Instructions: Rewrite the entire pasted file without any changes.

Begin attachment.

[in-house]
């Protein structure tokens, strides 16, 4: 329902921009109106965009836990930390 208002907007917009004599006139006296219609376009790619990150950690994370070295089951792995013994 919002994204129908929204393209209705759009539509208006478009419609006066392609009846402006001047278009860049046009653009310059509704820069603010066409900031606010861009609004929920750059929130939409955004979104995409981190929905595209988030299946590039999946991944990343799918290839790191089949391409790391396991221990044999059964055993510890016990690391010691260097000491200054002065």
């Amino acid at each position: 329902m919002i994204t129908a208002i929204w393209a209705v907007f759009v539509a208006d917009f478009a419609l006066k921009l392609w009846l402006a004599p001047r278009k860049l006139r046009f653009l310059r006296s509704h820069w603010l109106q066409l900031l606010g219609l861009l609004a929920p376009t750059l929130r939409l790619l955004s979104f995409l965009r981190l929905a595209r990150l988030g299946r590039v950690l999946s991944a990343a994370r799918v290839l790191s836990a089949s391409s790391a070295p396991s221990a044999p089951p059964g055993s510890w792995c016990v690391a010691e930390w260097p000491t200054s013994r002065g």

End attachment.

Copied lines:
[in-house]
């Protein structure tokens, strides 16, 4: 329902921009109106965009836990930390 208002907007917009004599006139006296219609376009790619990150950690994370070295089951792995013994 919002994204129908929204393209209705759009539509208006478009419609006066392609009846402006001047278009860049046009653009310059509704820069603010066409900031606010861009609004929920750059929130939409955004979104995409981190929905595209988030299946590039999946991944990343799918290839790191089949391409790391396991221990044999059964055993510890016990690391010691260097000491200054002065």
């Amino acid at each position: 329902m919002i994204t129908a208002i929204w393209a209705v907007f759009v539509a208006d917009f478009a419609l006066k921009l392609w009846l402006a004599p001047r278009k860049l006139r046009f653009l310059r006296s509704h820069w603010l109106q066409l900031l606010g219609l861009l609004a929920p376009t750059l929130r939409l790619l955004s979104f995409l965009r981190l929905a595209r990150l988030g299946r590039v950690l999946s991944a990343a994370r799918v290839l790191s836990a089949s391409s790391a070295p396991s221990a044999p089951p059964g055993s510890w792995c016990v690391a010691e930390w260097p000491t200054s013994r002065g």